Judy: You know what, I think after Bridge merged with 3Com, I think 3Com used that term. But at Bridge we didn't called them brouters.
Judy: I don't think I'd call something a brouter.
Bob: At Bridge, what were the technical challenges that you had to overcome?
Judy: The technical challenges in the early days were about no one had ever built networks of this size but some of the more interesting ones were the applications we were selling into. PCs weren't around. So, as we were first installing these networks, we were replacing terminal switches with LANs, with communication servers and nobody believed that you could have the echo response time on a local area network that you could with a switch. They simply didn't believe that a multi-access network like Ethernet was predictable enough to give you the echo response time. So, that if you typed on the terminal and the computer echoed that character that it would be fast enough.
And so the delay in performance characteristics of implementing a robust protocol stack and being able to support a lot of terminals on the network and have it reliable and cost effective were the real technical challenges. They weren't about ASIC development or making something really small because in the very early days, it was just about making it work.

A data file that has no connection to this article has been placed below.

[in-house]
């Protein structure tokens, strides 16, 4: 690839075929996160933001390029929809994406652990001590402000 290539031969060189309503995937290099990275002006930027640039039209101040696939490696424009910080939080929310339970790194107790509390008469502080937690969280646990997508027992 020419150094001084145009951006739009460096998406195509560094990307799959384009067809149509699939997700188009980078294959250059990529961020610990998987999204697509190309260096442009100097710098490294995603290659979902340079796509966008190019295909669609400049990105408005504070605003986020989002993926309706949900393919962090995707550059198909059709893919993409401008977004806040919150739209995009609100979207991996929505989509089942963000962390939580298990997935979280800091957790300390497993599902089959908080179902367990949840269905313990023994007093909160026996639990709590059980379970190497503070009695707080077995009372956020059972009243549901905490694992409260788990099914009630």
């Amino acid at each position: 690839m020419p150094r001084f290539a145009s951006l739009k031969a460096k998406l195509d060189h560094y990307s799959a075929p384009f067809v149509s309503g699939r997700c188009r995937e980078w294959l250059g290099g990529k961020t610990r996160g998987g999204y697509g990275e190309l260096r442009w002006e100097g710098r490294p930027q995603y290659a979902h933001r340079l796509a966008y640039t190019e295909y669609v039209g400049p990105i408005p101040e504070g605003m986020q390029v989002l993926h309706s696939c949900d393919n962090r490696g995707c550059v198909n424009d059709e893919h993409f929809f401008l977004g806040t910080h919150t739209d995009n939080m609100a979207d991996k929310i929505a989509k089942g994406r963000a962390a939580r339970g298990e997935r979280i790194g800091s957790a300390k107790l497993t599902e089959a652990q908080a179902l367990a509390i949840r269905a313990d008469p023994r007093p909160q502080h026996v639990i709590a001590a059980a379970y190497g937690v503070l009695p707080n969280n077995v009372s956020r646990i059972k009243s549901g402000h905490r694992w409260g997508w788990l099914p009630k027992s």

Bob: Sure and was that a problem, a true technical problem, or a problem with perception?
Judy: Both. It was a true technical problem. It was implementing a fairly complex system in terms of the protocol stack and the managability that you needed to have a distributed system work like that and reliably. So from a technical development perspective, it was significant. Nobody had ever done it before. There wasn't something to copy but it was a huge perception issue and every - I was VP of Engineering when we started Bridge. There wasn't a sales call that I wasn't on and a deal that I didn't close because nobody believed it and you just had to go out there and be able to convince people that it could work.
Bob: Now Bridge went public.
Judy: Bridge went public. So we started in 81. We went public in 85. And it was very successful public offering and then we merged with 3Com in 87.
Bob: How did that come about?
Judy: We were looking at the market; looking forward. Bridge was doing very well. But there was a shift going on in the market from terminals to PCs. We were certainly a leader in the internetworking space and in terminal connctivity. 3Com was the leader in the PC space and we decided we had two choices. Add the ability to attach PCs onto the network and compete with 3Com or we could look to merge with them and we felt that the right thing to do was to see if we could bring the two companies together and that's what we did.
Bob: Had you known Bob Metcalfe before then?
Judy: Yeah. I took - I'll tell you a funny story, which is I took a seminar from Bob Metcalf at Stanford and Bob and I laughed after it because my 21st birthday, I was at Stanford and a bunch of people had taken me out to lunch. It was the first time I could have a drink and we all went back to Bob's seminar afterwards and we're in the back of the room, having had a bit too much to drink at lunch. The only good news is Bob had been at lunch with us so it was the only reason he wasn't completely insulted that. So I remember that. So, Yogan Dalal, John Schock, a lot of the people who are names in networking today were all at that lunch. Yeah, I had known Bob for a while.